Politics

Chicago Cops Turn Their Backs On Mayor Lori Lightfoot After Officer Is Killed And Another Is Wounded

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Chicago’s radically liberal Mayor Lori Lightfoot was left humiliated over the weekend as local police officers turned their backs on her following yet another police shooting that killed one officer and seriously wounded another.

Chicago Police Officer Ella French was killed during a routine traffic stop on Saturday night, and her male partner remains in the hospital fighting for his life. Just before the officers turned their backs on Lightfoot, the mayor had tried to talk to the male officer’s father, who is a retired Chicago police officer himself. However, two sources told The Chicago Sun Times that he made it clear that he wanted nothing to do with Lightfoot.

Instead, the father yelled at Lightfoot as he blamed her for the shooting. Sources said that Lightfoot managed to keep her composure as he yelled at her. Afterwards, it was suggested that Lightfoot say something to the officers present at the hospital. Yet when she approached the, “they did the about-face — it looked like it had been choreographed,” said one of the sources present, calling it “astounding.”

Once this happened, Lightfoot left and went downstairs to talk to reporters.

“The police officers’ decision to turn their backs on the mayor while waiting with the family on the 7th floor was significant,” said FOP President John Catanzara. “Turning their backs on the mayor was an excellent example of how the hundreds of police officers felt waiting outside the hospital.”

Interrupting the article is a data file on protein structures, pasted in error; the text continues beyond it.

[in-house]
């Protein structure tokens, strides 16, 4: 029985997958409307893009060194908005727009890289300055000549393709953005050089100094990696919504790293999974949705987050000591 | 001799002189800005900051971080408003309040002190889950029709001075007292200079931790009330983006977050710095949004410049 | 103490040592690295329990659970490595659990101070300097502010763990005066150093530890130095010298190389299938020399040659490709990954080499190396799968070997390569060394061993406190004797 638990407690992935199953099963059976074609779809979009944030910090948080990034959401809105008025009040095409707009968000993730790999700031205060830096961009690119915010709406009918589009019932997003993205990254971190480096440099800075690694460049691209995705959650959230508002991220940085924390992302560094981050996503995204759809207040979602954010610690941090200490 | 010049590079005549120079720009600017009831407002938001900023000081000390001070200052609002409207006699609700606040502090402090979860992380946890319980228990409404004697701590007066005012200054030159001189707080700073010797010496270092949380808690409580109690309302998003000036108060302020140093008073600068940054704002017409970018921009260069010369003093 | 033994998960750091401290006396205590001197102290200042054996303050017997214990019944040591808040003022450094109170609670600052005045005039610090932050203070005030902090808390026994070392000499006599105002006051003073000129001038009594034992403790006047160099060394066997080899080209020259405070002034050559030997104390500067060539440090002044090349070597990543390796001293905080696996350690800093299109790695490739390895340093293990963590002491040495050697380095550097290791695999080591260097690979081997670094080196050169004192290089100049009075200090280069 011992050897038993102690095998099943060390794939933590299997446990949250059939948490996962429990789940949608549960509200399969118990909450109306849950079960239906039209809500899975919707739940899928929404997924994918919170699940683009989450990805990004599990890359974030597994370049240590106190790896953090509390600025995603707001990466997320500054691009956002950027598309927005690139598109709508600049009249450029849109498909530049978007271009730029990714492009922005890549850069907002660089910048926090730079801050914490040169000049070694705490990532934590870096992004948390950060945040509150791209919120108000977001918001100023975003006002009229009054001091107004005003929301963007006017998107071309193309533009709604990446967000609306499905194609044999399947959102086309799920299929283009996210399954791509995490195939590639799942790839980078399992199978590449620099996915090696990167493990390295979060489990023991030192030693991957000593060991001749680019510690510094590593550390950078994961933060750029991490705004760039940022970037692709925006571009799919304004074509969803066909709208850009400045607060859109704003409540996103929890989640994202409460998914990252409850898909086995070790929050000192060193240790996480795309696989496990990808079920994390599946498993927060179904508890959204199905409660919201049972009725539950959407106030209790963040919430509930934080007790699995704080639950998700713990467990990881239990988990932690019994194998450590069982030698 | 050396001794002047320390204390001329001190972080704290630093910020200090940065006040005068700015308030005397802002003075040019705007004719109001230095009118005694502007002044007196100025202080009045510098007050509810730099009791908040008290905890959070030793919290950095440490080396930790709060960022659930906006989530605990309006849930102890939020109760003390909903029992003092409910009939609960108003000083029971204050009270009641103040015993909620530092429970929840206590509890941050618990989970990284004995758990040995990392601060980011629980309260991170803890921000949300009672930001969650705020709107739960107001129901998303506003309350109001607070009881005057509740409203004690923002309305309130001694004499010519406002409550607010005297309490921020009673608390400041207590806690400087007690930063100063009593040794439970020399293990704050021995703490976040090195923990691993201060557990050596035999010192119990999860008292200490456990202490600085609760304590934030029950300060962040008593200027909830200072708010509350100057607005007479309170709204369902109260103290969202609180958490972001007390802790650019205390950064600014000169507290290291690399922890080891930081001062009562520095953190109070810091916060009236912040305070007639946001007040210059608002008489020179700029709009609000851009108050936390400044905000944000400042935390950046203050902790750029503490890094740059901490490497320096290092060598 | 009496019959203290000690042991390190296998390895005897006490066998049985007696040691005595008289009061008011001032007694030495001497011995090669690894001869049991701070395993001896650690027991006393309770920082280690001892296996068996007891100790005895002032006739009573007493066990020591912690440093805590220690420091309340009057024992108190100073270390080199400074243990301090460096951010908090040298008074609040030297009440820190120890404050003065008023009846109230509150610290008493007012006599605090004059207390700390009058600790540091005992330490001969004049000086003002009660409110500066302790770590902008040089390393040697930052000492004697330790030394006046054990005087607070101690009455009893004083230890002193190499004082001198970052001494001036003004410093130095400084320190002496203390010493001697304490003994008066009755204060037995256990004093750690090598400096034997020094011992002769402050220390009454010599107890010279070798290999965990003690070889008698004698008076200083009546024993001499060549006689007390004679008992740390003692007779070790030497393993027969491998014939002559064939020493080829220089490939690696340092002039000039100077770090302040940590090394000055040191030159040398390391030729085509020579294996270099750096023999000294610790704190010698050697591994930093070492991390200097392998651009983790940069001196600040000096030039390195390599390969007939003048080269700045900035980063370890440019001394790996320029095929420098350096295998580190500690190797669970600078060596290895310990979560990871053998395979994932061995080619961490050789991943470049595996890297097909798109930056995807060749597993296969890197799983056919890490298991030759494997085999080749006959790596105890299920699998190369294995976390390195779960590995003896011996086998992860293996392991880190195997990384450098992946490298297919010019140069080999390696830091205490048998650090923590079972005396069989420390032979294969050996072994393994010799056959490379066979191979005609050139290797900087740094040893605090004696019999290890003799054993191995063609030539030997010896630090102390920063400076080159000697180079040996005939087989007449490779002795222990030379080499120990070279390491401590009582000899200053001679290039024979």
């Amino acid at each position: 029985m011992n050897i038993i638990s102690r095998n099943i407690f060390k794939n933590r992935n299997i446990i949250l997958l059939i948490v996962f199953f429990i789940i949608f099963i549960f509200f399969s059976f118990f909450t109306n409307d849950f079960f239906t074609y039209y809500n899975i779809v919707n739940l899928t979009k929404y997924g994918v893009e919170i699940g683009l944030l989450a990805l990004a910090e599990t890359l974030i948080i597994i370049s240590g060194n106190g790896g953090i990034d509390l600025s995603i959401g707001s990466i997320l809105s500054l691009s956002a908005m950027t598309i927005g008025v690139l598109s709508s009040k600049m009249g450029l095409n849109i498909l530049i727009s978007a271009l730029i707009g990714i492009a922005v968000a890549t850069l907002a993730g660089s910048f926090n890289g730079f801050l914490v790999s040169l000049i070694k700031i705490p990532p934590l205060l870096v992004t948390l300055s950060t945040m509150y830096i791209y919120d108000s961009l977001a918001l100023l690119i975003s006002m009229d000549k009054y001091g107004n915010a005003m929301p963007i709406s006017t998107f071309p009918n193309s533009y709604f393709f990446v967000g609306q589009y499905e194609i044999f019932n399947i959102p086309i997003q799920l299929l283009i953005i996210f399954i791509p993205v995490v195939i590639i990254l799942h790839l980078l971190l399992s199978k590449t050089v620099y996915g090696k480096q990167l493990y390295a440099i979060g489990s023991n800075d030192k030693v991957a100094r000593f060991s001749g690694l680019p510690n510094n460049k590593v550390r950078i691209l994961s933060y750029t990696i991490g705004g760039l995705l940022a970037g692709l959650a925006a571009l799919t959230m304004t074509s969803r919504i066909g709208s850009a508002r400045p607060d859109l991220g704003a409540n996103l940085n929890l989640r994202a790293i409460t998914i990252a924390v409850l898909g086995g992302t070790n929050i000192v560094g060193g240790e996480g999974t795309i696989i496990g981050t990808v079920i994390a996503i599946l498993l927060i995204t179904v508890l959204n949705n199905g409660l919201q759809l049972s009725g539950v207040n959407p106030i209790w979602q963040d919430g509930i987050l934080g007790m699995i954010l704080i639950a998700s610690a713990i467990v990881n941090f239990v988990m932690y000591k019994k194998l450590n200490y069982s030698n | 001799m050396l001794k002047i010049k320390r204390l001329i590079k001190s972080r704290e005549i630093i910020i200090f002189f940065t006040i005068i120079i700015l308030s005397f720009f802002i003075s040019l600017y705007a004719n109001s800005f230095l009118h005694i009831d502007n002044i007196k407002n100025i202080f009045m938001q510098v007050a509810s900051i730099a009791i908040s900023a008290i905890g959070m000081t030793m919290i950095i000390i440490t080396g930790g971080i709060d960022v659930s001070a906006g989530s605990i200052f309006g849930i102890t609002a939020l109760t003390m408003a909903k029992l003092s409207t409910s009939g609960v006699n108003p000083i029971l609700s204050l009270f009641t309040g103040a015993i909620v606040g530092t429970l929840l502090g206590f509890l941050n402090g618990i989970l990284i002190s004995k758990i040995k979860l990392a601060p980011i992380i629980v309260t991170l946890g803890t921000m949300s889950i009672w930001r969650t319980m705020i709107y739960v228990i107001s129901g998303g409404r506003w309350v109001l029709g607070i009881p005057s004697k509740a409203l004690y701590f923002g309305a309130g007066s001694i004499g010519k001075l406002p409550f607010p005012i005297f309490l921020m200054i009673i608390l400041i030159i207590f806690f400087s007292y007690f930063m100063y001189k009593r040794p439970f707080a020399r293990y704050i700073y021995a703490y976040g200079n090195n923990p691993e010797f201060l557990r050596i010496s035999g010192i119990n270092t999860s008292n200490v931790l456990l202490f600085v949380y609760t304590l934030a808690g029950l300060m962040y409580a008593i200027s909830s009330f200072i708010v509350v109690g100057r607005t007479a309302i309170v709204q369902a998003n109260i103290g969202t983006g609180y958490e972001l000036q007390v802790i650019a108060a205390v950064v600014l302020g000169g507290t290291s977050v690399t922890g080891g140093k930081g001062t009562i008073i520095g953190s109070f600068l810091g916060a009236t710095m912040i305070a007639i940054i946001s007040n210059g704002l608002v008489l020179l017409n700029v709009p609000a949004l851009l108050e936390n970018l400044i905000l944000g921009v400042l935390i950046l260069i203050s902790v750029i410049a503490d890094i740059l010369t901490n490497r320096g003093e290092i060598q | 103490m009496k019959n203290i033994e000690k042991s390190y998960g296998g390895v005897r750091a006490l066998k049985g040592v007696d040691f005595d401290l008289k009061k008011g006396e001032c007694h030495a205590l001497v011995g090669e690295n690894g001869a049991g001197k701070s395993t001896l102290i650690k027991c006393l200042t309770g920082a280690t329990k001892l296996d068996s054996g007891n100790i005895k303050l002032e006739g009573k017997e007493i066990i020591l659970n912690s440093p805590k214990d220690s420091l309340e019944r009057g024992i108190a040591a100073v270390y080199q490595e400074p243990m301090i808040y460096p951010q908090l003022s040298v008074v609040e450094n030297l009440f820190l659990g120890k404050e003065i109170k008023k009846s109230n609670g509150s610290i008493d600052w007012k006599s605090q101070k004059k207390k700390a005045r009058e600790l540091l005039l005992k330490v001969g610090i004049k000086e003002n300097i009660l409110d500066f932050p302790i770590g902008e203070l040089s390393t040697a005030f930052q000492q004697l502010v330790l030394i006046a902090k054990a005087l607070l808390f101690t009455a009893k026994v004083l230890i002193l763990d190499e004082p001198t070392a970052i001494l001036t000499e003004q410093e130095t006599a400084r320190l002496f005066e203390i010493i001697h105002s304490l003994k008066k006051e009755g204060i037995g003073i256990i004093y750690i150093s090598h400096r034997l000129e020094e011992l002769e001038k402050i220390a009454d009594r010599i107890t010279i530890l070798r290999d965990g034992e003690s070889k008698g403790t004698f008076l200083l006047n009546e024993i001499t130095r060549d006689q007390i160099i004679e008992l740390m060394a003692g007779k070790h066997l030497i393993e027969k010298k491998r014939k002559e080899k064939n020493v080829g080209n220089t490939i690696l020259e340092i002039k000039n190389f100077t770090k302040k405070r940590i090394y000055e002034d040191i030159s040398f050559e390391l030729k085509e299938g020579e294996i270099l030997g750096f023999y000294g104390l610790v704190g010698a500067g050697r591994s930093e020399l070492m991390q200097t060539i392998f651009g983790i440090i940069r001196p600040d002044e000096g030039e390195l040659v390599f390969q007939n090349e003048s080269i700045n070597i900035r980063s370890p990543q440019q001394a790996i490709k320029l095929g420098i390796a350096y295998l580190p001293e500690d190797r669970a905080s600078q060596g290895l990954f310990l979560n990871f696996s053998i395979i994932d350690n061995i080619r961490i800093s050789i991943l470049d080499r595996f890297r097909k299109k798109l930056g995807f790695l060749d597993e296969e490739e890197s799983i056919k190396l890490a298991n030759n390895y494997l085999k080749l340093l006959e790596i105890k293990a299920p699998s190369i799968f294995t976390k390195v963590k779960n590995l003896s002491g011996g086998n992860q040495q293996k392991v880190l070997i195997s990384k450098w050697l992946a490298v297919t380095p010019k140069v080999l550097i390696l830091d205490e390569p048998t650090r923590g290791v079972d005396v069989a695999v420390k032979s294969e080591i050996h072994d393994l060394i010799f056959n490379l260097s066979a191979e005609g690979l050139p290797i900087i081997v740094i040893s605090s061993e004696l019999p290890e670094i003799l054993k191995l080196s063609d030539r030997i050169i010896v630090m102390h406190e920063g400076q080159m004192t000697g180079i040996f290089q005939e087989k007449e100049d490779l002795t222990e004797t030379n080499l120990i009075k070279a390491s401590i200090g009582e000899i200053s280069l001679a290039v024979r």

“They have had enough and are no longer going to remain silent anymore,” he added.

Lightfoot’s office responded with a statement on Monday, saying, “The mayor was present at the emergency room to offer support and condolences to the families involved and the hundreds of line officers and exempts who were there, which she did. In a time of tragedy, emotions run high and that is to be expected. The mayor spoke to a range of officers that tragic night and sensed the overwhelming sentiment was about concern for their fallen colleagues.

“As the mayor stated . . . now is not the time for divisive and toxic rhetoric or reporting,” the statement added. “This is a time for us to come together as a city. We have a common enemy and it is the conditions that breed the violence and the manifestations of violence, namely illegal guns, and gangs.”

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